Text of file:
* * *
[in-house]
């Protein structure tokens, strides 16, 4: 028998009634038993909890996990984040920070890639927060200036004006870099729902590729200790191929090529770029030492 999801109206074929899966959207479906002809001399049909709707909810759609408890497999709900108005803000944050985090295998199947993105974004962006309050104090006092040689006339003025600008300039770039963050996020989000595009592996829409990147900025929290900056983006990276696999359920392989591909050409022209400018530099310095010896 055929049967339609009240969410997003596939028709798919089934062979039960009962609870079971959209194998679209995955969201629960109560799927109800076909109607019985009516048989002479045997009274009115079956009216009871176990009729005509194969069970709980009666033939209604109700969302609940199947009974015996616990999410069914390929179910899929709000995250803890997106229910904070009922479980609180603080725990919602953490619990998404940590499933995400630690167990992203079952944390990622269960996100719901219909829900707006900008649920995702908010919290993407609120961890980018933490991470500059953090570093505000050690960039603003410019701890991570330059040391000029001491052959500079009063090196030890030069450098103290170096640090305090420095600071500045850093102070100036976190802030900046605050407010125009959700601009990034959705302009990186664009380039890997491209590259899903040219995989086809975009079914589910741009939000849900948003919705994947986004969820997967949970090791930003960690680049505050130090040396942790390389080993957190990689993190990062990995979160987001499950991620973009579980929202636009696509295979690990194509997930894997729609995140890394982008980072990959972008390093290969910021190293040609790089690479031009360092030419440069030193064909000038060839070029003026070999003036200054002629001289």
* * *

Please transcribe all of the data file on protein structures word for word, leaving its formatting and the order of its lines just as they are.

[in-house]
């Protein structure tokens, strides 16, 4: 028998009634038993909890996990984040920070890639927060200036004006870099729902590729200790191929090529770029030492 999801109206074929899966959207479906002809001399049909709707909810759609408890497999709900108005803000944050985090295998199947993105974004962006309050104090006092040689006339003025600008300039770039963050996020989000595009592996829409990147900025929290900056983006990276696999359920392989591909050409022209400018530099310095010896 055929049967339609009240969410997003596939028709798919089934062979039960009962609870079971959209194998679209995955969201629960109560799927109800076909109607019985009516048989002479045997009274009115079956009216009871176990009729005509194969069970709980009666033939209604109700969302609940199947009974015996616990999410069914390929179910899929709000995250803890997106229910904070009922479980609180603080725990919602953490619990998404940590499933995400630690167990992203079952944390990622269960996100719901219909829900707006900008649920995702908010919290993407609120961890980018933490991470500059953090570093505000050690960039603003410019701890991570330059040391000029001491052959500079009063090196030890030069450098103290170096640090305090420095600071500045850093102070100036976190802030900046605050407010125009959700601009990034959705302009990186664009380039890997491209590259899903040219995989086809975009079914589910741009939000849900948003919705994947986004969820997967949970090791930003960690680049505050130090040396942790390389080993957190990689993190990062990995979160987001499950991620973009579980929202636009696509295979690990194509997930894997729609995140890394982008980072990959972008390093290969910021190293040609790089690479031009360092030419440069030193064909000038060839070029003026070999003036200054002629001289």